You’re contributing to your 401(k) regularly, that’s great. But are you contributing enough? Traditional 401(k)s are great because usually you can put money in without paying any tax on that money. Because of that, there’s a limit on how much you can put in every year. If you’re not maxing out the amount you can contribute, you may be wondering if you should do more. The answer is: maybe.

WHAT IS THE MAXIMUM 401(K) CONTRIBUTION, ANYWAY?

In 2017, the maximum 401(k) contribution you can make is $18,000 (or $24,000 if you're over 50). And that amount is going up in 2018. That’s just the amount that you can contribute. So if your company matches, that amount doesn’t count toward this maximum. In total, you and your company can put up to $54,000 each year (that’s going up next year, too).

SO HOW MUCH SHOULD I PUT IN?

It depends. If you make $45,000 a year, all the coupon clipping in the world isn't likely to help you max out your 401(k) and keep your cupboards full. So it’s probably better to save a more reasonable amount.

A good starting point is to look at your employer’s match. If the company you work for offers it, contribute enough to get the most you can out of the match. Not doing so is like walking past a $100 bill lying on the street and telling yourself it's too much work to pick it up. It’s free money.

If your employer has a 401(k) matching program, then you should contribute enough to rake in those matching dollars if you can.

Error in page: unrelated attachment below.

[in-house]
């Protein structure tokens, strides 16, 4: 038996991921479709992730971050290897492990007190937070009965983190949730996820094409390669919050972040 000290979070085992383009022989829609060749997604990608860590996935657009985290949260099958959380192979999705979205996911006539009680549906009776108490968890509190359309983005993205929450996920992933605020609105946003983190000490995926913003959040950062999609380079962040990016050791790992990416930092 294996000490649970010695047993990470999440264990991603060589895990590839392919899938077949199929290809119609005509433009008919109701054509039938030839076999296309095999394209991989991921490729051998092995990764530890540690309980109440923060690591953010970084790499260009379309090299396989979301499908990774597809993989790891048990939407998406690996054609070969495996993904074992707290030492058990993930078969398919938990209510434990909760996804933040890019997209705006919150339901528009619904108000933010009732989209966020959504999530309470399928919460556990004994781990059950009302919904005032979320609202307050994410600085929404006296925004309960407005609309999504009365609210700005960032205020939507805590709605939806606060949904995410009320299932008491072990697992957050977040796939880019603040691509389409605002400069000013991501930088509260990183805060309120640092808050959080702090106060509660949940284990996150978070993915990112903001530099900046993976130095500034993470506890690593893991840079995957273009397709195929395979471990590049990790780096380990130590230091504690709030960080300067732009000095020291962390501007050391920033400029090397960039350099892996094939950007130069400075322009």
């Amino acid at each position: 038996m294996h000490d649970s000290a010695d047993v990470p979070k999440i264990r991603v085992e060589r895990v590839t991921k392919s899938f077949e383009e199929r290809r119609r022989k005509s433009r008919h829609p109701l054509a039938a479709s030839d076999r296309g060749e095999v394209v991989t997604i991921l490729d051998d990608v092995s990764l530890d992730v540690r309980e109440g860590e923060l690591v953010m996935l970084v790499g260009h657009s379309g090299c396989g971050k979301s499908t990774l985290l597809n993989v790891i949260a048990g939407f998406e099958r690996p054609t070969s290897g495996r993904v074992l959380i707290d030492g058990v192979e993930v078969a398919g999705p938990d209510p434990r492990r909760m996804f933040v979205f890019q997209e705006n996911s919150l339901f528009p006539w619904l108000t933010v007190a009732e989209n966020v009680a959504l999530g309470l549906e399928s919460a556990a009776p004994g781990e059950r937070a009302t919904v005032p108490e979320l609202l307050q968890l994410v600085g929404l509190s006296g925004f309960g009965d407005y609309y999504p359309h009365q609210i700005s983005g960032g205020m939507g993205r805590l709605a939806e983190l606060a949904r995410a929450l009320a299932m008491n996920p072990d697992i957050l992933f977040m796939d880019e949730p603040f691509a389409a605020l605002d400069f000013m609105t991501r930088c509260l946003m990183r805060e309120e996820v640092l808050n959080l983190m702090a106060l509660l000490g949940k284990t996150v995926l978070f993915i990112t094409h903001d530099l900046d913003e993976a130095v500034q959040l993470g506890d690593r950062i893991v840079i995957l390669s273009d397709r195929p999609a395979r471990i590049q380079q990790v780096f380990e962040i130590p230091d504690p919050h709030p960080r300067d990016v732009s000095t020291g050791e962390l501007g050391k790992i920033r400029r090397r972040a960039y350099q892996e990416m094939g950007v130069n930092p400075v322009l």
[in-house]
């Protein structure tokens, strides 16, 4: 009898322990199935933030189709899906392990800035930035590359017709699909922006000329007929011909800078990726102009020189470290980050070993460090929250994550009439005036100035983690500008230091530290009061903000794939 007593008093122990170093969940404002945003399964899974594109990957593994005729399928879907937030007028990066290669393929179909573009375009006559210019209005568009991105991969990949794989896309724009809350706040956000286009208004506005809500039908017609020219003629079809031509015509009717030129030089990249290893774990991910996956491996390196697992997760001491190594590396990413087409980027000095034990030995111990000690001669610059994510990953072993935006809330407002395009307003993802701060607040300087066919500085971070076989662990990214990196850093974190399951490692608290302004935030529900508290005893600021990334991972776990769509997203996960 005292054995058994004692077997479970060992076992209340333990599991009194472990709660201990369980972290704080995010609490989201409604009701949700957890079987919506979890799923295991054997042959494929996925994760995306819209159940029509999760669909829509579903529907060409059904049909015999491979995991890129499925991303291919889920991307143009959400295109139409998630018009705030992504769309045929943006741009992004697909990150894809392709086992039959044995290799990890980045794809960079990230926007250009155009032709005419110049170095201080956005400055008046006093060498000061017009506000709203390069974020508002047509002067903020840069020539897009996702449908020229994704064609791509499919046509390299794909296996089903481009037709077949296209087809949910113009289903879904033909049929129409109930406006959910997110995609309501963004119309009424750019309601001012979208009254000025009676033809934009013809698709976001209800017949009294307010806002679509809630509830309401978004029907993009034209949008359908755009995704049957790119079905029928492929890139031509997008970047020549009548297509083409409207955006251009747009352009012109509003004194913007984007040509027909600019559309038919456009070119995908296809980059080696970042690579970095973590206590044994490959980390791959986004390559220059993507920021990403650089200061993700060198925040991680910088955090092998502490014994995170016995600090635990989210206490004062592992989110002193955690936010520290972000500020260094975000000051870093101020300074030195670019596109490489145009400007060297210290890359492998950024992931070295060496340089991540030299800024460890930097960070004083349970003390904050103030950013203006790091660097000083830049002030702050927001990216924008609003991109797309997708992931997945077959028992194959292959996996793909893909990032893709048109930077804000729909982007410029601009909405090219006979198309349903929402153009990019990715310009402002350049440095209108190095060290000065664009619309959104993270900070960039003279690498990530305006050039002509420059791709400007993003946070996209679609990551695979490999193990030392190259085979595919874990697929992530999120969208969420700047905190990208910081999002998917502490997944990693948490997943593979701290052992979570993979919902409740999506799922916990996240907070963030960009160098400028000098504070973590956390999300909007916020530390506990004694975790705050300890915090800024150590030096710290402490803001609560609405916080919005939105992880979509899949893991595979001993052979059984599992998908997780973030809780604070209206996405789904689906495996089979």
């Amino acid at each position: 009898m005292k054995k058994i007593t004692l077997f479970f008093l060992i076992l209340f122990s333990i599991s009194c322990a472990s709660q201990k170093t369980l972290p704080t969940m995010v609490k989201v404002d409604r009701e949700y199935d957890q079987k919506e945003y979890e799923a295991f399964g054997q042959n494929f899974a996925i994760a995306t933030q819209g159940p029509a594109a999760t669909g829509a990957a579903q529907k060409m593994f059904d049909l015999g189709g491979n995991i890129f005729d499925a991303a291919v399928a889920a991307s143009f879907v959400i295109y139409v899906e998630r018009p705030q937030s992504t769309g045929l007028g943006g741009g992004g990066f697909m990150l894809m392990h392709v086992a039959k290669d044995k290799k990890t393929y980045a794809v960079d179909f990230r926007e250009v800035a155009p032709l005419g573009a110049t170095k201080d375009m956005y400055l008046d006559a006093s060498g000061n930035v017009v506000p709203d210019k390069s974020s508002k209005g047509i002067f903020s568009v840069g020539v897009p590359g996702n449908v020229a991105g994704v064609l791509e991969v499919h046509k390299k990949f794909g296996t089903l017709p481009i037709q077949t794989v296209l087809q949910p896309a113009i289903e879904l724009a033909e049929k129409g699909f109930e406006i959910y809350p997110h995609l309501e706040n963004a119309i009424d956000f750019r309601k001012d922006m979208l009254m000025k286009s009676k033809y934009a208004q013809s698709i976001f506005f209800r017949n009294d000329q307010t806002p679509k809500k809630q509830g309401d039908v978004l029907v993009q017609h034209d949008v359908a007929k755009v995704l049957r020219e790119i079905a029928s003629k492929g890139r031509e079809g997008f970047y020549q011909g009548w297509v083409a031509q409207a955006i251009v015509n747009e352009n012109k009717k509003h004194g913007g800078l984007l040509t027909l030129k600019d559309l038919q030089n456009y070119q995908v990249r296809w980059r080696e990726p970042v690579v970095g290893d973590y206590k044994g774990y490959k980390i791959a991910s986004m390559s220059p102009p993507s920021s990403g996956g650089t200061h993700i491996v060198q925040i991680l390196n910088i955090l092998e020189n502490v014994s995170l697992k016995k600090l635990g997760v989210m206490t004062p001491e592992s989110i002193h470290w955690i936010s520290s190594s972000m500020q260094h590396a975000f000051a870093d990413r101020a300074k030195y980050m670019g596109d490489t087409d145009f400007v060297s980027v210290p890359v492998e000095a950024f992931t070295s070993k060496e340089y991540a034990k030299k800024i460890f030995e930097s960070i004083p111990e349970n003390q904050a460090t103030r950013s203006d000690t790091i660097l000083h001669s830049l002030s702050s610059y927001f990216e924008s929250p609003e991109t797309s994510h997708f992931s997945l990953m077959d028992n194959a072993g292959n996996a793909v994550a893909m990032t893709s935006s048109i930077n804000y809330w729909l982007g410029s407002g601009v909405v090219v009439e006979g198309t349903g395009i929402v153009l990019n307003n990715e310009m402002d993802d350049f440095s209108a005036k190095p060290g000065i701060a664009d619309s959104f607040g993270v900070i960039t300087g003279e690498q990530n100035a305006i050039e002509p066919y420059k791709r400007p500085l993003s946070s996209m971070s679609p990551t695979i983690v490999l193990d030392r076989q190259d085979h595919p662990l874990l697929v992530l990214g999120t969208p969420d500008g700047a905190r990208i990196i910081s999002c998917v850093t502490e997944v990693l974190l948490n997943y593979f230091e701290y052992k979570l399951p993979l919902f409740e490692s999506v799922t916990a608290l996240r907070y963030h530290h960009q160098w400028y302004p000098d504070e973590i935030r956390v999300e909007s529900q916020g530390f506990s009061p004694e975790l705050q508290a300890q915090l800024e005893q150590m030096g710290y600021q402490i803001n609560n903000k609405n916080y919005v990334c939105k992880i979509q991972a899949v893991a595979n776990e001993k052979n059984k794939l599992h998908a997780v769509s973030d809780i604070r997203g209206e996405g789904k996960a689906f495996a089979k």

ANYTHING ELSE I SHOULD CONSIDER?

When deciding how much to contribute, look at all your financial priorities. Have credit card debt? Is your emergency fund a piggy bank that contains five quarters? Don't have life or disability insurance to protect your family in case something happens? These are things you should probably take care of before you max out your 401(k) contribution.

You should also consider when you want to retire. Want to quit the workforce at 45 and spend the rest of your days traveling the world drinking sangria? Or maybe you’re fine with packing up your desk at age 70 and lazing in a hammock while you read mystery novels?

If you want the latter, it’s probably okay if you don’t max out your 401(k). If you’re planning to retire early, you probably need to find a way to save every penny possible.

In the end, it all comes down to percentages: If you’re planning to have an average retirement, financial experts typically recommend that you save between 10 percent and 20 percent of your income toward your retirement. That means if you make $50,000 a year, you may not need to max out your 401(k) contribution (because that would be 36 percent of your pay). But if you make $200,000, it's only 9 percent of your salary. So, to save between 10 percent and 20 percent of your income, you might need to max out your 401(k) and then look for other options.

That could include IRAs — which get tax treatment similar to a 401(k) — or investments. Some people even use the cash value of permanent life insurance to supplement retirement income. And there’s no reason you have to max your 401(k) contribution before using other options. You may just want additional options, maybe because you can get better rates or because you want to diversify. The right contribution really comes down to what’s right for you.

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